Myspace's account recovery process is hopelessly flawed, according to a security researcher.
Positive Technologies' Leigh-Anne Galloway stumbled on the issue in the process of attempting to gain access and delete her account back in April.
"I discovered a business process so flawed it deserves its own place in history," she explained in a blog post, published on Monday.
Myspace only requires a valid name, username and date of birth associated with an account to regain access to that account – and that's it. No email confirmation. Other details are requested in the recovery form, but filling them in isn't necessary in order to change the password and gain control of an account, Galloway discovered.
Despite flagging up the issue to Myspace weeks ago, all Galloway has received since has been an automated response. Myspace hasn't resolved the problem, another security researcher, Scott Helm, verified late last week.
He told El Reg: "Account recovery on Myspace takes scarily little information – even worse part is that they don't verify the email fields. You can reset with full name and username, which you can get from the profile page, and date of birth, which can be easily found or guessed."
The vulnerability allows anyone access to any Myspace account, with only these three pieces of information. El Reg approached Myspace owner Time Inc for comment. We're yet to hear back.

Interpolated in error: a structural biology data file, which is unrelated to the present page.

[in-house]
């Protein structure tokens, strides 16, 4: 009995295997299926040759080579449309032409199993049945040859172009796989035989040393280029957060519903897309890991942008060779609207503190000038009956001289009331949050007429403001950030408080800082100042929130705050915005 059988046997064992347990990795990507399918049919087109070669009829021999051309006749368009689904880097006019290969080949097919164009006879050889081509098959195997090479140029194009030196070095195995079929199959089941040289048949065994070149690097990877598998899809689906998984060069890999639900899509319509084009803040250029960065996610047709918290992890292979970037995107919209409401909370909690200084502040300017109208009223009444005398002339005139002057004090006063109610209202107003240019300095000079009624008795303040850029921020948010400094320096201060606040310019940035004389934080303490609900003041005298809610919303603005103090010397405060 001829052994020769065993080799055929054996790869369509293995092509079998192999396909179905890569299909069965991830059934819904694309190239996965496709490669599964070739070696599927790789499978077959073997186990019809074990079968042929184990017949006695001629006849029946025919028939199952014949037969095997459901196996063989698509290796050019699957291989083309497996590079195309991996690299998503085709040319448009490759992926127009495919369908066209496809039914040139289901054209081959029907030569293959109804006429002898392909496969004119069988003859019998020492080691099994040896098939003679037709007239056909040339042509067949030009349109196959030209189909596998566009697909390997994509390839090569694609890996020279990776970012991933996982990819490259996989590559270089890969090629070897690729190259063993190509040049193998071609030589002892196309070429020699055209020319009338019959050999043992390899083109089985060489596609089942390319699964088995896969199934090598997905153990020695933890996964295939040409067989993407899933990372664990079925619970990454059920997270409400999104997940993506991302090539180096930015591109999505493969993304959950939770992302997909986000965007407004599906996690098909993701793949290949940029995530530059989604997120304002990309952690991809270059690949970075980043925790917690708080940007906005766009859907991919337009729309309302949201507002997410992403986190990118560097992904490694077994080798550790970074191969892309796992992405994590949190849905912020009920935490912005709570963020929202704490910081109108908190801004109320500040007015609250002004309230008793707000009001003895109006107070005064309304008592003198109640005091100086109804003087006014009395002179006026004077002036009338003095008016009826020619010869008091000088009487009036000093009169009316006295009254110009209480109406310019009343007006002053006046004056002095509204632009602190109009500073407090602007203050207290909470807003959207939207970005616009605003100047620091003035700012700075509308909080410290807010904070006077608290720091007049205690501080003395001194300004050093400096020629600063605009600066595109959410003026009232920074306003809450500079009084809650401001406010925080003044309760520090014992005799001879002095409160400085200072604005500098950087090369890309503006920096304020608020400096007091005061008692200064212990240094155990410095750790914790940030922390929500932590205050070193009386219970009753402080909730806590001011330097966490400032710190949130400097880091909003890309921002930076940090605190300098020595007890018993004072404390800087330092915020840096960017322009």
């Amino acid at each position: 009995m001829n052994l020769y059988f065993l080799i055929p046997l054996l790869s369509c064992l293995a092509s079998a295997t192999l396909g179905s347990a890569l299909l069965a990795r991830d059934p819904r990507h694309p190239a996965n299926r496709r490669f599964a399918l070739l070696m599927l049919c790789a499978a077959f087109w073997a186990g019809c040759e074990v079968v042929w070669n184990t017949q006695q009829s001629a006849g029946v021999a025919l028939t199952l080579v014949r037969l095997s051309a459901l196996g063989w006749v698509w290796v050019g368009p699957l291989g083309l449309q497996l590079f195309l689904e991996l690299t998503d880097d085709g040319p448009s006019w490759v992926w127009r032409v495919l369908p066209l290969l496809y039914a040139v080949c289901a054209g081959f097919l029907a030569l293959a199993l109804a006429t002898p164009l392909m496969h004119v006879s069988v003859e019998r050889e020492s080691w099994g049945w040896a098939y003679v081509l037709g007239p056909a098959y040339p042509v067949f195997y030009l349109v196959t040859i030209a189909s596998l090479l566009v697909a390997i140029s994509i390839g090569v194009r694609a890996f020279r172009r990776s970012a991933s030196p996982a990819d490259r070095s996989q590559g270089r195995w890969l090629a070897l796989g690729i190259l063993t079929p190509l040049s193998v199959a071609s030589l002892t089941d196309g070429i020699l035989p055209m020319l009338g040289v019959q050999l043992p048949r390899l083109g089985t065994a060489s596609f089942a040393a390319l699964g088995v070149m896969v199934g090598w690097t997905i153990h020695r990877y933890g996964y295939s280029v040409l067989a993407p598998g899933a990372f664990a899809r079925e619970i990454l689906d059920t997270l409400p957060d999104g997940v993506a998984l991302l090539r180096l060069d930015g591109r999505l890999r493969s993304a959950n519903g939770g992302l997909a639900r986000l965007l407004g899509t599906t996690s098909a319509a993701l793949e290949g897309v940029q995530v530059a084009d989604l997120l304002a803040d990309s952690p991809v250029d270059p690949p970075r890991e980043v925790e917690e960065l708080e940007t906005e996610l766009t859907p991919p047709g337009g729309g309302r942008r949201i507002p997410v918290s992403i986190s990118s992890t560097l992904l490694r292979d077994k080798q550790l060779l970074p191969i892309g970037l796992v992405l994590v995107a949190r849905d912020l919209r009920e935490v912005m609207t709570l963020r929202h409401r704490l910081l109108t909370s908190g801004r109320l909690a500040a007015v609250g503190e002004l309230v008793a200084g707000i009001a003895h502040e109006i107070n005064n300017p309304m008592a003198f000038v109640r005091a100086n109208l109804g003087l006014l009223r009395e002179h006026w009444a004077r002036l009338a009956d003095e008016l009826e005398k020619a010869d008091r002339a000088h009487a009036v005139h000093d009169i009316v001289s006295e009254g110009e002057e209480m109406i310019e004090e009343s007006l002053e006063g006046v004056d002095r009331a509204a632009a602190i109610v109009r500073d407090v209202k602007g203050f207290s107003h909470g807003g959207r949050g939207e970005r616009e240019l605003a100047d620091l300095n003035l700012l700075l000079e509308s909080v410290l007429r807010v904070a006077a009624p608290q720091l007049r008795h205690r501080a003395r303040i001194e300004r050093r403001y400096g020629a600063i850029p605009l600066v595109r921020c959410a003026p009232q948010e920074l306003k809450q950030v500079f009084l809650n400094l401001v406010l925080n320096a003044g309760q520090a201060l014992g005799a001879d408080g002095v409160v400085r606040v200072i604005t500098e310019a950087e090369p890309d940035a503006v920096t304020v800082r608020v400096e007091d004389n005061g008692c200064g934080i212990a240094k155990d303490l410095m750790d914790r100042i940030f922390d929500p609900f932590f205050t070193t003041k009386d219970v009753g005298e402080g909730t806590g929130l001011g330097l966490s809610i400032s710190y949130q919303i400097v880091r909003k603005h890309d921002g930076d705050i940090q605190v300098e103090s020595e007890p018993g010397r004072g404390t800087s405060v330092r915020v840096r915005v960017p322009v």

Is it really relevant?
Myspace is no longer the social networking mega-monster it once was, although that"s no excuse for poor security. And yet last year, it emerged that it managed to leak the details of 360 million Myspace accounts.
In response to the online sale of users' stolen credentials, Myspace said it had "invalidated all user passwords for the affected accounts created prior to June 11, 2013 on the old Myspace platform." It went on to say that it was "utilizing advanced protocols including double salted hashes" in order to protect users' accounts.
Such efforts are rendered moot when it's possible to gain control of an account with some basic info and no knowledge of the password.
"Myspace is an example of the kind of sloppy security many sites suffer from – poor implementation of controls, lack of user input validation, and zero accountability," Galloway concluded. "Whilst Myspace is no longer the number one social media site, they have a duty of care to users past and present."
Galloway told El Reg that Myspace was "like a cemetery of personal data." Those who still have an account on Myspace should delete it immediately, she advised.
Myspace was a Web 2.0 goliath, with a strong emphasis on music: it was a screaming, ugly internet playground for fans and unsigned bands. Then it was completely crushed by Facebook. It's gone through a series of different owners since, including AOL and News Corp among others.
It has declined in popularity to the point where it is currently rated outside the top 1,000 US websites by traffic, and only 3,374th globally, according to the latest figures from web stats agency Alexa. ®